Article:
USA v. Ruben Joslin


UNPUBLISHED OPINION FILED. [11-40863 Affirmed ] Judge: TMR , Judge: JES , Judge: EBC Mandate pull date is 09/04/2012 for Appellant Ruben Benito Joslin [11-40863]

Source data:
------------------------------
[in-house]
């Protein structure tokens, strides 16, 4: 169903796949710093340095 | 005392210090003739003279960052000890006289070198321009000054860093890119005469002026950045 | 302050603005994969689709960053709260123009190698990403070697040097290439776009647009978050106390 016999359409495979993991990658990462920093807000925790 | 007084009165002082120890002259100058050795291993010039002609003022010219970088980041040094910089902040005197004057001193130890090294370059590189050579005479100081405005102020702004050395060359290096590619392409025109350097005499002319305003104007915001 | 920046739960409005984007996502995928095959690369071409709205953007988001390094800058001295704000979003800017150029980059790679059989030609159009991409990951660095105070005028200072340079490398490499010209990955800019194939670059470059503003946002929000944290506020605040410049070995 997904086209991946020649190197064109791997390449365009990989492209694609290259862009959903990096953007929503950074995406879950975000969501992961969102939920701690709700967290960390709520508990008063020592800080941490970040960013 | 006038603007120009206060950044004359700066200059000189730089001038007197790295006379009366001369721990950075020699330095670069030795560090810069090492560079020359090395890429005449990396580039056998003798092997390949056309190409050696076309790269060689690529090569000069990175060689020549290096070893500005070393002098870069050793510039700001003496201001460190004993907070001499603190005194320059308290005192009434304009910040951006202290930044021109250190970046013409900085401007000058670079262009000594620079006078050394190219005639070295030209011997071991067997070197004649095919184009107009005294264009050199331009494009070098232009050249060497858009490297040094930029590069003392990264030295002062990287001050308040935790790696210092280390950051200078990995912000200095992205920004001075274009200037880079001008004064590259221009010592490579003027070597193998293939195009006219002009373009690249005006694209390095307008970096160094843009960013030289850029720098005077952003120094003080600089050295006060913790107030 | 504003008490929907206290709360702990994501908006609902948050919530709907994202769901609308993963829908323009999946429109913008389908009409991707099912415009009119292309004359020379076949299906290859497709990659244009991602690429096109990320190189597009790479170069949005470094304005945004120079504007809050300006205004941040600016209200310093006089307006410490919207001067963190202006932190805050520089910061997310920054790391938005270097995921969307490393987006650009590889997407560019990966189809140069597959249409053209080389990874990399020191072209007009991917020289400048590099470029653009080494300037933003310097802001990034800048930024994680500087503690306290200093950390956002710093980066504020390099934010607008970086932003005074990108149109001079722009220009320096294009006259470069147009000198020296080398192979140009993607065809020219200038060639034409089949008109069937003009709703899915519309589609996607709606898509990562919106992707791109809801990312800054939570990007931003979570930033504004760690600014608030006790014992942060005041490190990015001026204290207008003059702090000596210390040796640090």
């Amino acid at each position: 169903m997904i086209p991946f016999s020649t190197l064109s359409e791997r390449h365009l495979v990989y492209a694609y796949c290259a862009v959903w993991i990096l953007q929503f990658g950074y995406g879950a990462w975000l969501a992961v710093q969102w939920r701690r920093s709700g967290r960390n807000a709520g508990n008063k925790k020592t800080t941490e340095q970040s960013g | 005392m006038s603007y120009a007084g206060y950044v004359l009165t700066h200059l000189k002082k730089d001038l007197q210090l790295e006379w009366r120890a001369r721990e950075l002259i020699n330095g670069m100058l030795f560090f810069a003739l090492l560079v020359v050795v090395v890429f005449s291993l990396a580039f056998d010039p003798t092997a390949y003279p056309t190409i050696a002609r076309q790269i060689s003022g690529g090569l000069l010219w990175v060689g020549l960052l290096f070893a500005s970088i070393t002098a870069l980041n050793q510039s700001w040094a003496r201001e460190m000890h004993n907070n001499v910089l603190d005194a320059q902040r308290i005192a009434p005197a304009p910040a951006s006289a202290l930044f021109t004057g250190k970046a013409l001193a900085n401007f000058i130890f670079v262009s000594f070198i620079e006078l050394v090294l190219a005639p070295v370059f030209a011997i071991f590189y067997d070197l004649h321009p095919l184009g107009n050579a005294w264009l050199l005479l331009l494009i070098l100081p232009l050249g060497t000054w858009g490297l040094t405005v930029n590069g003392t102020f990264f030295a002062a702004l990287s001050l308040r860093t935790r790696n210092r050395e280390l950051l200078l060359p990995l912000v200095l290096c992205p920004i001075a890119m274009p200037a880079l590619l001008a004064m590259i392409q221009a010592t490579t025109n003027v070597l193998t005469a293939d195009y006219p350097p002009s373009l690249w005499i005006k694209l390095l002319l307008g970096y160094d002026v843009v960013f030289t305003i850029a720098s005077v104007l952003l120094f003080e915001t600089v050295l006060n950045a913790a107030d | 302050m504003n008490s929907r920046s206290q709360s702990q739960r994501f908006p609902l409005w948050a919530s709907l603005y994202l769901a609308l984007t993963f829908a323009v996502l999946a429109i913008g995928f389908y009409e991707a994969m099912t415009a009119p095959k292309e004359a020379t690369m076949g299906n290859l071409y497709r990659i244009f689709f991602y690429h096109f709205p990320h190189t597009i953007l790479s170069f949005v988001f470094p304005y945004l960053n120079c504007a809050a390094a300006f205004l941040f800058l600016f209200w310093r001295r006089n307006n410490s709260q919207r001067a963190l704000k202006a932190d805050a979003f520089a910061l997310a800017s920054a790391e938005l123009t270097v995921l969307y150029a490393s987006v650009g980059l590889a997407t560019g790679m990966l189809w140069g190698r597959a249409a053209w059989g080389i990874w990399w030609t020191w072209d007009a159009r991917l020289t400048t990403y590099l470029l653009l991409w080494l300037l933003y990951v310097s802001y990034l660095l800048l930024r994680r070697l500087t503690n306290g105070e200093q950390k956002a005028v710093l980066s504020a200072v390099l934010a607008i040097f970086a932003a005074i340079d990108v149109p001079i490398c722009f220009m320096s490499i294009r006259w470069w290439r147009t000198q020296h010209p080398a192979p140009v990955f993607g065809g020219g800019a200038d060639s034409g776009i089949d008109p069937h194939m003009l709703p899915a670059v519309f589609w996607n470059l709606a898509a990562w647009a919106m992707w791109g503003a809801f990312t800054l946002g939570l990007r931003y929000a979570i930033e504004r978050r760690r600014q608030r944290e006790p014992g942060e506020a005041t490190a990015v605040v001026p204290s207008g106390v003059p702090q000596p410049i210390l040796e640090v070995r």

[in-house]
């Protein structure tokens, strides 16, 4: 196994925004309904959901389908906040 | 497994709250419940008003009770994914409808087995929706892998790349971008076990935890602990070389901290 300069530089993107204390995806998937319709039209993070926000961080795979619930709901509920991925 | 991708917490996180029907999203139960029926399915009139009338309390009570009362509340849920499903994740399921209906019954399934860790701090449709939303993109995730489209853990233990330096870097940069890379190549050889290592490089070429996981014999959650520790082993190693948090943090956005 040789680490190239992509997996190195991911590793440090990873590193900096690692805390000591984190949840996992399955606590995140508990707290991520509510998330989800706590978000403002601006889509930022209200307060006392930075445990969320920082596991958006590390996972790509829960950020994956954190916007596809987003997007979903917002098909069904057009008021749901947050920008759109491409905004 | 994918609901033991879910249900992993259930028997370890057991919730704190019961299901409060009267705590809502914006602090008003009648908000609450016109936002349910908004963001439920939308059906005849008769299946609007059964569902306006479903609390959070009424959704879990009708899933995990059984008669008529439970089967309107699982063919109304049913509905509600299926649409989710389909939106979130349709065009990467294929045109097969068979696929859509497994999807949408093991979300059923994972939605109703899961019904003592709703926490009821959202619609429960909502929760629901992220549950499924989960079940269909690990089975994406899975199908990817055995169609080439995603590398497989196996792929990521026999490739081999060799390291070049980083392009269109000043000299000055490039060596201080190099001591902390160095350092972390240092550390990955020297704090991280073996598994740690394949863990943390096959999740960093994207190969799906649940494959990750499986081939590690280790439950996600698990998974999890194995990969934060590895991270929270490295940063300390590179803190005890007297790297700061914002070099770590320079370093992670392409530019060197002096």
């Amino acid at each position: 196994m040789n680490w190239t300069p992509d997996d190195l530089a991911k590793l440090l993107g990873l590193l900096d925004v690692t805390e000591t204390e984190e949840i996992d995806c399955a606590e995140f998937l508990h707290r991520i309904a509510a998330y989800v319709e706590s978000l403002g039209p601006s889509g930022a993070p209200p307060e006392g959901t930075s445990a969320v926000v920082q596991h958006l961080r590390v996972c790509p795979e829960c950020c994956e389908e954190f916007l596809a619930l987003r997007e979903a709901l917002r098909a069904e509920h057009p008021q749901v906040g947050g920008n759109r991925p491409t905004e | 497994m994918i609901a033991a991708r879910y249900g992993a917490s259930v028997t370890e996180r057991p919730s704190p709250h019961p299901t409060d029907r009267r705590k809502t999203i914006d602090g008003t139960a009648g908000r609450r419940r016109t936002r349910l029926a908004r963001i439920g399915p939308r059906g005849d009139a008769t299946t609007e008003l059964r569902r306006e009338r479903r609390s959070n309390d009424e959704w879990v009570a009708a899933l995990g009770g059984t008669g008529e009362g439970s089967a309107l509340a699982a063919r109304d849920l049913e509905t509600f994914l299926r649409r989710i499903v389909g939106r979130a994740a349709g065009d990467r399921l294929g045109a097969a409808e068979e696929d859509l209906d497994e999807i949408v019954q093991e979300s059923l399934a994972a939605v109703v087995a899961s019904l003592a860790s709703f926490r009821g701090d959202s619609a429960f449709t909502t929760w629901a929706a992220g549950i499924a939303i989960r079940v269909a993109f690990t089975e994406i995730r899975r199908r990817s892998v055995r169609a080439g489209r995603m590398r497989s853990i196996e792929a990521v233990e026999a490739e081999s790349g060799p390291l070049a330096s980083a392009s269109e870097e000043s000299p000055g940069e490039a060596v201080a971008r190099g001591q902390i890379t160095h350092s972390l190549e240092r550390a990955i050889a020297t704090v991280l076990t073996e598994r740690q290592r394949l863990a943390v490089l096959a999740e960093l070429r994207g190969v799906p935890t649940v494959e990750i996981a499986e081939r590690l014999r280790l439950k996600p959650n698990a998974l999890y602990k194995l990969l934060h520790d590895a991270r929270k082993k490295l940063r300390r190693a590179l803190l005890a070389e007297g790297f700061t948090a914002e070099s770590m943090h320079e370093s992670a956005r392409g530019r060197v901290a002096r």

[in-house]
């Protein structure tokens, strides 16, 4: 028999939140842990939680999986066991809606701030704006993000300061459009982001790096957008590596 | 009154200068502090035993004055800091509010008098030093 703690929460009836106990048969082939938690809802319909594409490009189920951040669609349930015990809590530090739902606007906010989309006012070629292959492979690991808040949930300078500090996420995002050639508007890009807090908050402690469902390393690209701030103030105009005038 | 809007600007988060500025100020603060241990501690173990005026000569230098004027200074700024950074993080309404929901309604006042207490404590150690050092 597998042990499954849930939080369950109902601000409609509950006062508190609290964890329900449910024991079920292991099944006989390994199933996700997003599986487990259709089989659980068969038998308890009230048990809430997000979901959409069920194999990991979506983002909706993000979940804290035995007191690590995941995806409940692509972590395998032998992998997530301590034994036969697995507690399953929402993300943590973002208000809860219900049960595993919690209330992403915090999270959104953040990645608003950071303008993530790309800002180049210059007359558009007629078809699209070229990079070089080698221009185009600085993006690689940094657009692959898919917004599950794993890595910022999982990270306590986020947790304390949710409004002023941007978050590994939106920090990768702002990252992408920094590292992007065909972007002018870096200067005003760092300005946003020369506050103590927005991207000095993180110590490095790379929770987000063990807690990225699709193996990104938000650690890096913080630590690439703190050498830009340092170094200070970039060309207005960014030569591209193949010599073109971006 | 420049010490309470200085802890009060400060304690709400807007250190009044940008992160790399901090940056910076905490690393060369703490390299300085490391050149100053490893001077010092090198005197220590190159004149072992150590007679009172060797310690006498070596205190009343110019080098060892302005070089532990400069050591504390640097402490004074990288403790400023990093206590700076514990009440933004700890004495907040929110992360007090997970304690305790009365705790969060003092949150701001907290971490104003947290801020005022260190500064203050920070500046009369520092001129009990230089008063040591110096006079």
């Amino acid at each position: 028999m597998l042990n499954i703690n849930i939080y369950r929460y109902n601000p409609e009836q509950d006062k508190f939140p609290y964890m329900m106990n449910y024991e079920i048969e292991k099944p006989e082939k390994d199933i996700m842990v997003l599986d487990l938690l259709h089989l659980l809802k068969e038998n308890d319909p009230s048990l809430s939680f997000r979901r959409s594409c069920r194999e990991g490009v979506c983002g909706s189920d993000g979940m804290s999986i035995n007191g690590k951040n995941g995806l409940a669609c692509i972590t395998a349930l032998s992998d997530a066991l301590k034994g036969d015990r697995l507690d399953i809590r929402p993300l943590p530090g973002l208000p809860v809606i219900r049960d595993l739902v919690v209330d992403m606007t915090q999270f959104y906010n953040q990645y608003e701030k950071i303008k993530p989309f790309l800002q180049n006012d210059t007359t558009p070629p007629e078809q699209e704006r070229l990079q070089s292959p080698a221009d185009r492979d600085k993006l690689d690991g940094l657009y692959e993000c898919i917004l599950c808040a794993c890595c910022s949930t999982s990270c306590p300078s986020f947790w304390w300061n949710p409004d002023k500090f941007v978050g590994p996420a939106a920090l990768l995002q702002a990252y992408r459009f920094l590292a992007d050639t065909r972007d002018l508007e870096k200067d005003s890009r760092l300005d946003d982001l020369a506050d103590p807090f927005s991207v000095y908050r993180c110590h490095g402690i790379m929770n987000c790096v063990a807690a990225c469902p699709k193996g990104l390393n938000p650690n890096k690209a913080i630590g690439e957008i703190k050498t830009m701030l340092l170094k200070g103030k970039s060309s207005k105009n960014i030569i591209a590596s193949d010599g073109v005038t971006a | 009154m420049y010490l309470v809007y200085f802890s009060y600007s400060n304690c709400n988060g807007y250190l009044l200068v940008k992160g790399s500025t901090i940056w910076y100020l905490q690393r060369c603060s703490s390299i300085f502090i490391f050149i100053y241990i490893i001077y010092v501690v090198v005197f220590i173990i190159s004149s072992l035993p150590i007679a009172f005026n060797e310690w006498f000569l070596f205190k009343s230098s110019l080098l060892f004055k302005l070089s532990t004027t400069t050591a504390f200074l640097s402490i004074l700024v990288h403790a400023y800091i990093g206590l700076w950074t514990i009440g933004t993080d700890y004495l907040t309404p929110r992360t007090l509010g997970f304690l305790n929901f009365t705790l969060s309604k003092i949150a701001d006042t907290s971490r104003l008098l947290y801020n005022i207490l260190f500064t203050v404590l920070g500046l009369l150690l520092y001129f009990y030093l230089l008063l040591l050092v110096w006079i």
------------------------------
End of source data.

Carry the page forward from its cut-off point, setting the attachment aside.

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Case: 11-40863 Document: 00511956335 Page: 1 Date Filed: 08/14/2012 IN THE UNITED STATES COURT OF APPEALS United States Court of Appeals FOR THE FIFTH CIRCUIT Fifth Circuit FILED August 14, 2012 No. 11-40863 Lyle W. Cayce Clerk UNITED STATES OF AMERICA Plaintiff-Appellee v. RUBEN JOSLIN Defendant-Appellant Appeal from the United States District Court for the Southern District of Texas USDC No. 2-11-CR-181-1 Before REAVLEY, SMITH, and CLEMENT, Circuit Judges. PER CURIAM:* Ruben Benito Joslin pleaded guilty to being a felon in possession of a firearm in violation of 18 U.S.C. § 922(g). He was found eligible for sentencing enhancement under 18 U.S.C. § 924(e), the Armed Career Criminal Act (“ACCA”), and sentenced to the statutory minimum of fifteen years of imprisonment and five years of supervised release. On appeal, Joslin alleges that the district court erred in finding three predicate convictions of “violent felonies” necessary to satisfy § 924(e). We AFFIRM. * Pursuant to 5TH CIR. R. 47.5, the court has determined that this opinion should not be published and is not precedent except under the limited circumstances set forth in 5TH CIR. R. 47.5.4. Case: 11-40863 Document: 00511956335 Page: 2 Date Filed: 08/14/2012 No. 11-40863 FACTS AND PROCEEDINGS The facts are largely undisputed. On April 25, 2011, Joslin pleaded guilty to one count of being a felon in possession of a firearm. At sentencing, the district court, concerned that it had not properly admonished Joslin about the possible statutory enhancements under the ACCA, vacated the plea and ordered a new hearing. Joslin again pleaded guilty to the offense. In the Pre-sentence Investigation Report (PSR), the probation officer determined that Joslin qualified for sentence enhancement due to his prior criminal history. After a three-level reduction for acceptance of responsibility, the district court reduced his offense level to a 30, which produced a guidelines range of 135 to 168 months of imprisonment. However, the PSR recommended that the court apply the fifteen year minimum sentence required under the ACCA, because Joslin previously had been convicted of four “violent felonies” including: (1) a 1992 conviction for burglary of a habitation with intent to commit theft; (2) a 1997 conviction for burglary of a building; (3) a 1997 Texas deferred adjudication for burglary of a building; and (4) a 2000 conviction for aggravated assault. Joslin filed objections to the PSR contending that he did not qualify for the ACCA enhancement because two of the predicate offenses, namely, the 1992 and 2000 convictions, were not “violent felonies” under the statute. In regard to the 1992 conviction for burglary of a habitation, Joslin objected on the grounds that the Texas Penal Code § 30.02 (1991) did not conform to the “generic” or “contemporary” definition necessary to satisfy the ACCA. He argued that, because Texas law includes a unique definition of ownership based on a greater right of possession, the offense included broader activity than was intended for ACCA enhancement. Referring to the 2000 conviction for aggravated assault, Joslin contested that the offense was not a predicate “violent felony” under the ACCA because it lacked the following requisite elements: (i) the use of physical force against another person; (ii) a mens rea greater than recklessness; or (iii) 2 Case: 11-40863 Document: 00511956335 Page: 3 Date Filed: 08/14/2012 No. 11-40863 conduct that presented a serious risk of physical injury. Joslin did not object to the application of the ACCA based on either the 1997 conviction for burglary of a building or the 1997 deferred adjudication for burglary of a building. The government conceded Joslin’s argument regarding the 2000 conviction, and the court overruled Joslin’s objection that the 1992 conviction did not serve as a predicate offense for purposes of § 924(e). As a result, the district court determined that Joslin did have the three necessary predicate offenses and applied the ACCA declaring, “[t]he court adopts the presentence report as written. . . . The Defendant is sentenced to a hundred and eighty months. . . . that is a minimum mandatory sentence about which the court has no discretion to sentence less than a hundred and eighty months.” DISCUSSION The ACCA provides that any person who violates § 922(g) and has three prior convictions “for a violent felony or serious drug offense, or both, committed on occasions different from one another, such person shall be fined under this title and imprisoned not less than fifteen years. . .” 18 U.S.C. § 924(e). Under § 924(e), a “violent felony” is defined as any crime punishable by a term of imprisonment exceeding one year that: “(i) has as an element the use, attempted use, or threatened use of physical force against the person of another; or (ii) is burglary, arson, or extortion, involves the use of explosives, or otherwise involves conduct that presents a serious potential risk of physical injury to another.” § 924(e)(2)(B). Joslin contends that the district court reversibly erred in determining that he qualified for the sentence enhancement provision found in § 924(e). He argues that only the August 7, 1997 conviction for burglary of a building was a “violent felony” under the ACCA, and, therefore, the imposition of the fifteen year minimum sentence was erroneous. First, Joslin asserts that the 1992 conviction for burglary of a habitation did not fit the generic, contemporary 3 Case: 11-40863 Document: 00511956335 Page: 4 Date Filed: 08/14/2012 No. 11-40863 definition of burglary, as required for application of the ACCA, because the Texas Penal Code encompasses possible burglary convictions for those persons with lesser possessory interests “in which few, if any, other states would find him guilty of the crime of burglary.” Second, Joslin contends that the court erroneously included his 1997 Texas deferred adjudication for burglary of a building offense as a “conviction” of a “violent felony” because, under Texas law, he was never adjudicated guilty. In response, the government asserted that the 1992 conviction properly qualified as a “violent felony” because the Texas burglary provision, TEX. PENAL CODE § 30.02, falls under the generic definition of “unlawful or unprivileged entry into, or remaining in, a building or structure, with intent to commit a crime.” See Taylor v. United States, 495 U.S. 575, 599 (1990). The government further contends that, when considering the 1997 deferred adjudication, federal law applies in the determination of a “conviction,” and the court properly included the offense in the ACCA enhancement application. In order for this court to overrule the district court decision, Joslin must prove that two of the contested offenses from the PSR are not “violent felonies” under the ACCA. We hold that the district court correctly found three predicate “violent felonies” when applying the ACCA sentence enhancement and affirm. A. 1992 Conviction for Burglary of a Habitation We review the interpretation of a sentence enhancement provision de novo. United States v. Montgomery, 402 F.3d 482, 485 (5th Cir. 2005). The Supreme Court defined “generic” burglary, for purposes of the ACCA, as an “unlawful or unprivileged entry into, or remaining in, a building or structure with intent to commit a crime.” Taylor, 495 U.S. at 599. When determining if a guilty plea to a burglary offense coincides with the generic definition, this court is permitted to look only to “the statutory definition, charging document, written 4 Case: 11-40863 Document: 00511956335 Page: 5 Date Filed: 08/14/2012 No. 11-40863 plea agreement, transcript of plea colloquy, and any explicit factual finding by the trial judge to which the defendant assented.” Shepard v. United States, 544 U.S. 13, 16 (2005). Moreover, if the plea refers to a non-generic statute, the court is limited to the terms of the charging document, plea agreement, or transcript of the colloquy in which the factual basis for the plea was confirmed by the defendant to determine if that particular offense amounts to a “violent felony” for ACCA enhancement. Id. at 26. On October 19, 1992, Joslin pleaded guilty to a burglary of a habitation in Texas state court. The Texas Penal Code provision in effect at that time provided that a person commits burglary if, without the consent of the owner, he: (1) enters a habitation, or building (or any portion of a building) not then open to the public, with the intent to commit a felony or theft; or (2) remains concealed, with intent to commit a felony or theft, in a building or habitation; or (3) enters a building or habitation and commits or attempts to commit a felony or theft. TEX. PENAL CODE § 30.02 (1991).1 Under the code, an “owner” is a person who has “title to the property, possession of the property, whether lawful or not, or a greater right to possession of the property than the actor.” § 1.07(a)(24) (1991).2 The charging document stated that Joslin “[w]ith intent to commit a theft, entered a habitation owned by Pedro Villanueva, a person having greater right to possession than Defendant and hereafter styled the Complainant, without effective consent of the Complainant, namely, without consent of any kind.” The Harris County District Court then sentenced him to five years of imprisonment. The Fifth Circuit has consistently held that an offense under § 30.02(a)(1) coincides with the “generic” burglary definition necessary to prove a “violent felony” for the purposes of the ACCA. United States v. Eddins, 451 F. App’x 395, 1 § 30.02 was amended in 1999 to include assault, but otherwise the statute has not changed. 2 § 1.07(a)(24) is now codified as § 1.07(a)(35) 5 Case: 11-40863 Document: 00511956335 Page: 6 Date Filed: 08/14/2012 No. 11-40863 396 (5th Cir. 2011); United States v. Constante, 544 F.3d 584, 585-86 (5th Cir. 2008) (citing United States v. Silva, 957 F.2d 157, 162 (5th Cir. 1992)). However, this court does not recognize § 30.02(a)(3) as a generic burglary because it lacks the element of intent. Constante, 544 F.3d at 586. Because Joslin’s plea fails to detail the specific subsection of the offense, the court may look to the language in the plea agreement to determine which subsection is applicable. See Eddins, 451 F. App’x at 396. The charging document’s language “with intent to commit theft, entered a habitation. . .” clearly tracks that found in § 30.02(a)(1) (1991) stating a person commits an offense of burglary if “without the effective consent of the owner, he enters a habitation. . . with the intent to commit a felony or theft,” which this court has repeatedly held is generic burglary for purposes of ACCA enhancement. Id. We must note, however, that United States v. Silva and its progeny do not consider offenders with lesser possessory interests. Nevertheless, Joslin has failed to provide on appeal any evidence that Congress intended to exclude Texas’ unique definition of ownership when applying the ACCA. In Taylor v. United States, the Supreme Court found that Congress listed burglary, along with arson, in its enumerated offenses because of the crime’s “inherent potential for harm to persons.” 495 U.S. at 588. The Court found that Congress intended to prohibit crimes that often result in the possibility of violence between the offender and an occupant. Id. Merely maintaining an inferior possessory interest in a habitation does not extinguish the potential violence that may result when a person enters a habitation with intent to commit theft. Therefore, we find that Joslin’s 1992 conviction is the type of generic crime contemplated by Congress, and, based on this court’s consistent precedent since Silva, the district court properly included the offense when applying the ACCA enhancement. 6 Case: 11-40863 Document: 00511956335 Page: 7 Date Filed: 08/14/2012 No. 11-40863 B. 1997 Texas Deferred Adjudication We review issues first raised on appeal for plain error. United States v. Gore, 636 F.3d 728, 742 (5th Cir. 2011), cert. denied, 132 S. Ct. 1633 (2012). Joslin did not object to the use of the August 7, 1997 Texas deferred adjudication for burglary of a building when the district court applied the statutory enhancement. Accordingly, this court reviews the issue for plain error, and, under this standard, we may reverse if the district court’s error was clear or obvious, and affected the defendant’s substantial rights. Id. If Joslin can prove such error, this court has the discretion to correct it, but only if the error seriously affects the fairness, integrity, or public reputation of judicial proceedings. Puckett v. United States, 556 U.S. 129, 135 (2009). Under the statute, a conviction shall be determined “in accordance with the law of the jurisdiction in which the proceedings were held.” 18 U.S.C. § 921(a)(20). As a result, Texas law applies when defining a conviction for sentence enhancement under the ACCA. Under Texas law, a conviction always requires an adjudication of guilt. McNew v. State, 608 S.W.2d 166, 172 (Tex. Crim. App. 1978); see also, Webb v. City of Dallas, 211 S.W.3d 808, 816 (Tex. App.–Dallas 2006, pet. denied) (stating discharge of a deferred adjudication usually constitutes a dismissal without conviction)). Furthermore, the Texas Code of Criminal Procedure states that upon expiration of the deferred adjudication probation, “if the judge has not proceeded to adjudication of guilt, the judge shall dismiss the proceedings against the defendant and discharge him.” TEX. CODE CRIM. PROC. ANN. art. 42.12 § 5(c). However, 42.12 § 5(c) also provides, “upon conviction of a subsequent offense, the fact that the defendant had previously received community supervision with a deferred adjudication of guilt shall be admissible before the court or jury to be considered on the issue of penalty.” Art. 42.12 § 5(c)(1). Joslin argues that the district court plainly erred when it included his 1997 deferred adjudication for burglary of a building because he was never adjudicated guilty. He asserts that, under McNew’s requirement of adjudication 7 Case: 11-40863 Document: 00511956335 Page: 8 Date Filed: 08/14/2012 No. 11-40863 of guilt, the offense does not satisfy a “conviction” for purposes of ACCA enhancement. Therefore, Joslin contends, the district court plainly erred when including the offense as a “violent felony.” We have previously recognized, when considering a different enhancement provision, that a Texas deferred adjudication following a guilty plea counts as a conviction under federal law regardless of whether there is an adjudication of guilt. United States v. Mondragon-Santiago, 564 F.3d 357, 368 (5th Cir. 2009). In United States v. Daniels, this court affirmed the district court’s conclusion that a Texas deferred adjudication sentence may be applied as a prior conviction under state and federal law during subsequent sentencing proceedings, regardless of dismissal of the state indictment. 588 F.3d 835 (5th Cir. 2009). Therefore, we cannot find that the district court plainly erred under Art. 42.12 § 5(c)(1) or the holding in Daniels when it included Joslin’s deferred adjudication as a prior conviction. CONCLUSION Because Joslin has failed to prove that the district court improperly included either the 1992 or 1997 offense when applying the ACCA sentence enhancement, there were three predicate offenses, and the district court did not err in sentencing Joslin to fifteen years of imprisonment under 18 U.S.C. § 924(e), we AFFIRM the judgment of the district court. 8